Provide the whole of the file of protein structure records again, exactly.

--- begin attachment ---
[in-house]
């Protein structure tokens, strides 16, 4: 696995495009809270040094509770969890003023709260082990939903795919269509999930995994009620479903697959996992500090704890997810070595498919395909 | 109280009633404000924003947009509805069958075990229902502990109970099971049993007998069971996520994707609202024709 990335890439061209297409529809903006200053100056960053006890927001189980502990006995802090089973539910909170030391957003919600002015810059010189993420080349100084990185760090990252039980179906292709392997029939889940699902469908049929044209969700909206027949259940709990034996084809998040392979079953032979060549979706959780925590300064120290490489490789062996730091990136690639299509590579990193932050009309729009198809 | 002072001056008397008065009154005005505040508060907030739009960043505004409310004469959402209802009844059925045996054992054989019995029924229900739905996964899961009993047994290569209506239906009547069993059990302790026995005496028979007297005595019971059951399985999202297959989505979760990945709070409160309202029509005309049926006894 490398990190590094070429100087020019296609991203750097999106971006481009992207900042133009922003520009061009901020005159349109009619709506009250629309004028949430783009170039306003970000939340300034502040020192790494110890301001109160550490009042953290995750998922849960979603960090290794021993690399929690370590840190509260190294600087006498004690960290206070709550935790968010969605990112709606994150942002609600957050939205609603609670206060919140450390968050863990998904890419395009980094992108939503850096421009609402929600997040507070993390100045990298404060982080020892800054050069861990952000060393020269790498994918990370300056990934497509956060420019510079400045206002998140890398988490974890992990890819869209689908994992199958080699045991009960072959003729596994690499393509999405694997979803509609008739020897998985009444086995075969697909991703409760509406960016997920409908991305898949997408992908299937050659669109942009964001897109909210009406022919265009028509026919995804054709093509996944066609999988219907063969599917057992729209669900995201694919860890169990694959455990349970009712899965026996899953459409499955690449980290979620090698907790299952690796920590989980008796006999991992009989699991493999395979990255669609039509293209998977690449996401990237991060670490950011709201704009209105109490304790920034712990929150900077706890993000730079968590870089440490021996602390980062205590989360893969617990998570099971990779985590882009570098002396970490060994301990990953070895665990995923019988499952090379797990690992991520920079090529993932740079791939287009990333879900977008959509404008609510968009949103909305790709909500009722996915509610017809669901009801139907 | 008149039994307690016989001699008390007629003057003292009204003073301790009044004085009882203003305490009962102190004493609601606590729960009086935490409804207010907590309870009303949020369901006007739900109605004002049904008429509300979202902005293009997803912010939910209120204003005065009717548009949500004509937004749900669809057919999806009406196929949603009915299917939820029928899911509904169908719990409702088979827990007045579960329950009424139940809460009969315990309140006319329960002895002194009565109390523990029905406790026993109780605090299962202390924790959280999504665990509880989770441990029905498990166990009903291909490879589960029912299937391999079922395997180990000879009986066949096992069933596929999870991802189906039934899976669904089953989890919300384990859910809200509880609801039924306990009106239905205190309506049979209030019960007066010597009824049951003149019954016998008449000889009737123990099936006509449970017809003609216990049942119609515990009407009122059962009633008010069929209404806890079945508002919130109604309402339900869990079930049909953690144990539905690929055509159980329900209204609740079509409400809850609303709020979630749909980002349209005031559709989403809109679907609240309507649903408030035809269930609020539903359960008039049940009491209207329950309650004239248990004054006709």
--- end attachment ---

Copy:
[in-house]
């Protein structure tokens, strides 16, 4: 696995495009809270040094509770969890003023709260082990939903795919269509999930995994009620479903697959996992500090704890997810070595498919395909 | 109280009633404000924003947009509805069958075990229902502990109970099971049993007998069971996520994707609202024709 990335890439061209297409529809903006200053100056960053006890927001189980502990006995802090089973539910909170030391957003919600002015810059010189993420080349100084990185760090990252039980179906292709392997029939889940699902469908049929044209969700909206027949259940709990034996084809998040392979079953032979060549979706959780925590300064120290490489490789062996730091990136690639299509590579990193932050009309729009198809 | 002072001056008397008065009154005005505040508060907030739009960043505004409310004469959402209802009844059925045996054992054989019995029924229900739905996964899961009993047994290569209506239906009547069993059990302790026995005496028979007297005595019971059951399985999202297959989505979760990945709070409160309202029509005309049926006894 490398990190590094070429100087020019296609991203750097999106971006481009992207900042133009922003520009061009901020005159349109009619709506009250629309004028949430783009170039306003970000939340300034502040020192790494110890301001109160550490009042953290995750998922849960979603960090290794021993690399929690370590840190509260190294600087006498004690960290206070709550935790968010969605990112709606994150942002609600957050939205609603609670206060919140450390968050863990998904890419395009980094992108939503850096421009609402929600997040507070993390100045990298404060982080020892800054050069861990952000060393020269790498994918990370300056990934497509956060420019510079400045206002998140890398988490974890992990890819869209689908994992199958080699045991009960072959003729596994690499393509999405694997979803509609008739020897998985009444086995075969697909991703409760509406960016997920409908991305898949997408992908299937050659669109942009964001897109909210009406022919265009028509026919995804054709093509996944066609999988219907063969599917057992729209669900995201694919860890169990694959455990349970009712899965026996899953459409499955690449980290979620090698907790299952690796920590989980008796006999991992009989699991493999395979990255669609039509293209998977690449996401990237991060670490950011709201704009209105109490304790920034712990929150900077706890993000730079968590870089440490021996602390980062205590989360893969617990998570099971990779985590882009570098002396970490060994301990990953070895665990995923019988499952090379797990690992991520920079090529993932740079791939287009990333879900977008959509404008609510968009949103909305790709909500009722996915509610017809669901009801139907 | 008149039994307690016989001699008390007629003057003292009204003073301790009044004085009882203003305490009962102190004493609601606590729960009086935490409804207010907590309870009303949020369901006007739900109605004002049904008429509300979202902005293009997803912010939910209120204003005065009717548009949500004509937004749900669809057919999806009406196929949603009915299917939820029928899911509904169908719990409702088979827990007045579960329950009424139940809460009969315990309140006319329960002895002194009565109390523990029905406790026993109780605090299962202390924790959280999504665990509880989770441990029905498990166990009903291909490879589960029912299937391999079922395997180990000879009986066949096992069933596929999870991802189906039934899976669904089953989890919300384990859910809200509880609801039924306990009106239905205190309506049979209030019960007066010597009824049951003149019954016998008449000889009737123990099936006509449970017809003609216990049942119609515990009407009122059962009633008010069929209404806890079945508002919130109604309402339900869990079930049909953690144990539905690929055509159980329900209204609740079509409400809850609303709020979630749909980002349209005031559709989403809109679907609240309507649903408030035809269930609020539903359960008039049940009491209207329950309650004239248990004054006709």